Due to the inherently unjust nature of serfdom, this brought the Jews directly into the path of Ukrainian rage. During the uprising, horrific massacres were committed by the Ukrainians against Jewish civilians and government administrators (as well as Catholic Polish and Lithuanians) throughout the territory of modern-day Ukraine. Some Jewish chronicles from the era put the death toll as high as 100,000, the start of many testing periods the Jewish community in the region would have to endure for centuries.
Jewish chroniclers have likened Khmelnitsky to Haman and Amalek, two of the major enemies of the ancient Israelites in the Old Testament.
Unity and fraternity
The Russian Empire tried to hold Khmelnitsky up as a symbol of the unity and fraternity between the peoples of Russia and Ukraine. The statue of Khmelnitsky in Central Kyiv was commissioned in 1863 and completed in 1888, under a Tsarist government. Mikhail Mikeshin, the artist commissioned to create the statue, originally planned on depicting representatives of the vanquished enemies of the Ukrainian uprising – a Polish lord, a Catholic priest and a Jewish leaseholder – being crushed under the hooves of Khmelnitsky’s horse.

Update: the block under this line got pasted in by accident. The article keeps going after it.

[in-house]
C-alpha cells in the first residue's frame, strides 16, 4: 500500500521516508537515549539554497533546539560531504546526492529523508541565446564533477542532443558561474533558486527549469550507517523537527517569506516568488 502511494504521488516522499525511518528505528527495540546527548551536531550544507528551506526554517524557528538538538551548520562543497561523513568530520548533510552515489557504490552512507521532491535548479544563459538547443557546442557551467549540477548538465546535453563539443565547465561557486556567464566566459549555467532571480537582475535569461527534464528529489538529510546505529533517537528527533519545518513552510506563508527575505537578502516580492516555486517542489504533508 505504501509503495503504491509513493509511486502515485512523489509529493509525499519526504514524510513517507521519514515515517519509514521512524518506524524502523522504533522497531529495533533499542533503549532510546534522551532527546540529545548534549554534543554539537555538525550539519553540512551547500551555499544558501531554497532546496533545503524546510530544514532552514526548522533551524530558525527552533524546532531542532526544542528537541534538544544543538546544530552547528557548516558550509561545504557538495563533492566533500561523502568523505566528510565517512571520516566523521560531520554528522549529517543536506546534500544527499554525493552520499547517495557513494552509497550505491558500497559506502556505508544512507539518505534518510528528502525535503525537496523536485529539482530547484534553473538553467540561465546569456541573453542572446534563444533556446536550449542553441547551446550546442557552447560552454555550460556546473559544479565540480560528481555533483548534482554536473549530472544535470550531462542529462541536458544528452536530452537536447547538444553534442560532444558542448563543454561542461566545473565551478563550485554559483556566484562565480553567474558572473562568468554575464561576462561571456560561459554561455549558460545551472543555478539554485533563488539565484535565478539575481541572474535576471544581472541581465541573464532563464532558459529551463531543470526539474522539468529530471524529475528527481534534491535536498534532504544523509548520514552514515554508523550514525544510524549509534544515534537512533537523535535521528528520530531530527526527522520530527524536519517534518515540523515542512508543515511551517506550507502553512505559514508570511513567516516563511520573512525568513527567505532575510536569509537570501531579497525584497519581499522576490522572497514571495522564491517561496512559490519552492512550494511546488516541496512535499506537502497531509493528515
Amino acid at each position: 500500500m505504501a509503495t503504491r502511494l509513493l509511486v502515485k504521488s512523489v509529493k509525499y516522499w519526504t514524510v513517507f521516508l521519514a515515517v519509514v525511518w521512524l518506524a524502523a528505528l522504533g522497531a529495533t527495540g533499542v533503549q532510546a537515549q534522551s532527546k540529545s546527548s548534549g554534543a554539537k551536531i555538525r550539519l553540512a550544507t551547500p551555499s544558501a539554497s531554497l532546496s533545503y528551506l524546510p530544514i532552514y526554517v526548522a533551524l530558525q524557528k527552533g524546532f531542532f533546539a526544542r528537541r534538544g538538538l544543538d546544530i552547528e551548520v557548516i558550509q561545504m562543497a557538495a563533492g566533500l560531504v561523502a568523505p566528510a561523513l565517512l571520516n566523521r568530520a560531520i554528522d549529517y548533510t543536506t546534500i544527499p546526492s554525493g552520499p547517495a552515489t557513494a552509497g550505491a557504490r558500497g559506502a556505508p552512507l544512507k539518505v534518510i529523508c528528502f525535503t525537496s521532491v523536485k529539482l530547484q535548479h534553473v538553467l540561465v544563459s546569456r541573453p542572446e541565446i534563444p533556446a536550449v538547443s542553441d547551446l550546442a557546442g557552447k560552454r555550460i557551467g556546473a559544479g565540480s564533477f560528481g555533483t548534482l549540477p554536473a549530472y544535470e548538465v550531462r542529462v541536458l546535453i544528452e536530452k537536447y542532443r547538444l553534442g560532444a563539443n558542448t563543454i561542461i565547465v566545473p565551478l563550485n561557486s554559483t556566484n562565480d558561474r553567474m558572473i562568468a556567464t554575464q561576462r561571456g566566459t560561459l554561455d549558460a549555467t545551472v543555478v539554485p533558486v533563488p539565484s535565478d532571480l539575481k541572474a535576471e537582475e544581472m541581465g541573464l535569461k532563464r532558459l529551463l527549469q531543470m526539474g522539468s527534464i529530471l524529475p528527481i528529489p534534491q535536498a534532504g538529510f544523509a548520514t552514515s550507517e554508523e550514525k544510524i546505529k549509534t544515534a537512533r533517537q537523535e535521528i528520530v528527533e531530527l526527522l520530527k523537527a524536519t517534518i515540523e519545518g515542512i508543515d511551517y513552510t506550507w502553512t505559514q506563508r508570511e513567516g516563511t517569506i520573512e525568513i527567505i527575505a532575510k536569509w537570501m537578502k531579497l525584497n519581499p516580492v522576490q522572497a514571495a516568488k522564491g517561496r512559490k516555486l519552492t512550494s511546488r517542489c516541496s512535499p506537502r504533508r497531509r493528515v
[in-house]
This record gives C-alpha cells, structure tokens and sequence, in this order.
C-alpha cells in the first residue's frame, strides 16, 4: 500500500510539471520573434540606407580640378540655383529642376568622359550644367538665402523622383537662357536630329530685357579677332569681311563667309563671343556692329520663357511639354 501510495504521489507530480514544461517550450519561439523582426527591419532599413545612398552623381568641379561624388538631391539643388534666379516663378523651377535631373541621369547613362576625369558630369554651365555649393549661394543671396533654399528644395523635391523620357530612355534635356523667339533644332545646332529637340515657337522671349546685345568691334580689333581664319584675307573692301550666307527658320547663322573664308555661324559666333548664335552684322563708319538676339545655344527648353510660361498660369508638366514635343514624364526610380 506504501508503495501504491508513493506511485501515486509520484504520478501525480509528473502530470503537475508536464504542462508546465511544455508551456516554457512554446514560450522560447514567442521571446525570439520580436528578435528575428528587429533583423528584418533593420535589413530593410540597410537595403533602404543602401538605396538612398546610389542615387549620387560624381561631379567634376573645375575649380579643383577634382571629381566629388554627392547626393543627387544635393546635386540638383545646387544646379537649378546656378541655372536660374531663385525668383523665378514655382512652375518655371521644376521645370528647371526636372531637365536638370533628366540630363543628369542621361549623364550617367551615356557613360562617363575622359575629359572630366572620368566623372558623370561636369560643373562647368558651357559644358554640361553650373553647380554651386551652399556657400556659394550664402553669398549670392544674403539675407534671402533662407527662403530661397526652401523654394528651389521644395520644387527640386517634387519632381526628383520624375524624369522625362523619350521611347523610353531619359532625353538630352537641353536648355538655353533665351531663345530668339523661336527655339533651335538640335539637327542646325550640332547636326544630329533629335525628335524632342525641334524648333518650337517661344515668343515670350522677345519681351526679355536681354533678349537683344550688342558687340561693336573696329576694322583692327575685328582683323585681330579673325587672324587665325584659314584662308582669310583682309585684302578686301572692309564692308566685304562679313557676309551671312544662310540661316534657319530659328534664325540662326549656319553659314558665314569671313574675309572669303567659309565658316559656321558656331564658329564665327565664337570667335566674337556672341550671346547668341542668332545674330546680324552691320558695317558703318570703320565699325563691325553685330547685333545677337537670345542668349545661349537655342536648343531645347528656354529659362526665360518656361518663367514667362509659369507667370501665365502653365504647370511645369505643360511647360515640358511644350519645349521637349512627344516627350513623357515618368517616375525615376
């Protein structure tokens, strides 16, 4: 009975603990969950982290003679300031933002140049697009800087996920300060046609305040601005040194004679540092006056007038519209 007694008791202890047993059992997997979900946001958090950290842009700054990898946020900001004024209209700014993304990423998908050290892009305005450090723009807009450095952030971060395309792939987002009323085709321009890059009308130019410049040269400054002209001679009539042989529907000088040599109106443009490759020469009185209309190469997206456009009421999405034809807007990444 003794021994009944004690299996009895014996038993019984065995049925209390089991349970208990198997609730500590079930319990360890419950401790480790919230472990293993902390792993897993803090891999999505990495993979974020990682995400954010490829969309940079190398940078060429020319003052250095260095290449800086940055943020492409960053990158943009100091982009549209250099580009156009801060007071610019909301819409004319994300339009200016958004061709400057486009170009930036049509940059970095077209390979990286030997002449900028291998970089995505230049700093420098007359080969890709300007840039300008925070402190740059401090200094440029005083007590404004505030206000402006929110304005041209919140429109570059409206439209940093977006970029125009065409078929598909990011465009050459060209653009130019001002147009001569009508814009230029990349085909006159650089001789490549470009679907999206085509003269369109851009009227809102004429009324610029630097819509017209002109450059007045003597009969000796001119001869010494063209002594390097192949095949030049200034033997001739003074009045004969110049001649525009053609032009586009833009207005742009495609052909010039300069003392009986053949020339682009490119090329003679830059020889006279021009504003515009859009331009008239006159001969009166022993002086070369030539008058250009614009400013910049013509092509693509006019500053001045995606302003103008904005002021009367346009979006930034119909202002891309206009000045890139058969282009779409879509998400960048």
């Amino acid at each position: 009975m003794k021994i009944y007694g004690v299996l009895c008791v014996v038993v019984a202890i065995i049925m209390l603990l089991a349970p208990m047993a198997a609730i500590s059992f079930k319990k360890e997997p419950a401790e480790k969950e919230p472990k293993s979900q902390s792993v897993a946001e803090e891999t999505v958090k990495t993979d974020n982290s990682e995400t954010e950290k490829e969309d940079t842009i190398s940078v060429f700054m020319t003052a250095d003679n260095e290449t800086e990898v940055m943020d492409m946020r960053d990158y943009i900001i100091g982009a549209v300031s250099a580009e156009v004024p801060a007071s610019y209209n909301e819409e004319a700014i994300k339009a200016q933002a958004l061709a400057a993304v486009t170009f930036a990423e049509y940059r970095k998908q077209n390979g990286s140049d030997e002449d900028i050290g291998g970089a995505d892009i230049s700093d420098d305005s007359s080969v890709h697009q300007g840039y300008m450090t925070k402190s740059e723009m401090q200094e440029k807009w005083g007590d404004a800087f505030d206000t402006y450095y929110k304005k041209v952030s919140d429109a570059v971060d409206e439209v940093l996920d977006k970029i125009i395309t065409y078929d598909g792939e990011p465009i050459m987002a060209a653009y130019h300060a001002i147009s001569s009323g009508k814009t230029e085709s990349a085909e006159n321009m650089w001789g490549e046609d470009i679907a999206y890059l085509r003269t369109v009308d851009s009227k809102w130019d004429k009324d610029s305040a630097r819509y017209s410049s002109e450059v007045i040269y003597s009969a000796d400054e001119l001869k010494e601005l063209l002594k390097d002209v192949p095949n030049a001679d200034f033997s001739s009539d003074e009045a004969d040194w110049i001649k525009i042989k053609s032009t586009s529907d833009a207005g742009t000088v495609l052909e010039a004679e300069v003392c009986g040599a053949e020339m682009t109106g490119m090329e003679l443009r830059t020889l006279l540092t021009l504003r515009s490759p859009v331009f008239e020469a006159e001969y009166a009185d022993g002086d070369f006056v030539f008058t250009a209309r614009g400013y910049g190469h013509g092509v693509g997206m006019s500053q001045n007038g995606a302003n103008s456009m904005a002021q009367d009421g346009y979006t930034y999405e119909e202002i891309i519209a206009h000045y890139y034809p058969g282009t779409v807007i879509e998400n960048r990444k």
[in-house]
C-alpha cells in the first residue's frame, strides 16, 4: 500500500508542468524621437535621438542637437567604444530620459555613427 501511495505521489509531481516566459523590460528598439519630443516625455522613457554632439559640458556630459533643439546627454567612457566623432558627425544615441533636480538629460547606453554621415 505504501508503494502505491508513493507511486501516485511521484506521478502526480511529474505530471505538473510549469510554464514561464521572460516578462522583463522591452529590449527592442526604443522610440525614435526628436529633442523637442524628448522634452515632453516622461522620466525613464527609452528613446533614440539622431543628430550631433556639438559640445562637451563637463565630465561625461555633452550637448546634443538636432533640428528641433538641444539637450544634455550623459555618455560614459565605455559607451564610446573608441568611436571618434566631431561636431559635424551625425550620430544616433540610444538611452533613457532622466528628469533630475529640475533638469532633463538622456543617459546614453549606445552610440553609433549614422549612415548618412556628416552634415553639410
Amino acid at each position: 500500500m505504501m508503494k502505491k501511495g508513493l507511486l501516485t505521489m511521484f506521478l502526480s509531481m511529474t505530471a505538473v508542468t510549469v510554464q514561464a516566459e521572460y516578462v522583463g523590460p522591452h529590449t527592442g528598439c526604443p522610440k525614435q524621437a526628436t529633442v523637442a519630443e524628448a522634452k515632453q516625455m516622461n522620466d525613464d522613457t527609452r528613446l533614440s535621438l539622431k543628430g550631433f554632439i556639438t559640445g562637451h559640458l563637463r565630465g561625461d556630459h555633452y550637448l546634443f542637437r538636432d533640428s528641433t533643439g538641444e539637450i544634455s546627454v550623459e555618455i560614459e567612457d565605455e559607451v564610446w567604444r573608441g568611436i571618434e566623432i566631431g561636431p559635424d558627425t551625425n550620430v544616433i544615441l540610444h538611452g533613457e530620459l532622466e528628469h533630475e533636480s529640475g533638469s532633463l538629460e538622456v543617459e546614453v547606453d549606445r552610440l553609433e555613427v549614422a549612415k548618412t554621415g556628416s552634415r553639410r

However, even the notoriously reactionary Tsarist government rejected Mikeshin’s original plans, due to the blatantly xenophobic and sectarian overtones. Soviet authorities, particularly after rehabilitating the Cossacks in the 1930s, continued using Khmelnitsky as a unifying symbol – this alarmed some Soviet intellectuals, particularly the more orthodox Marxists, who saw this as a reversion into reactionary nation-state building.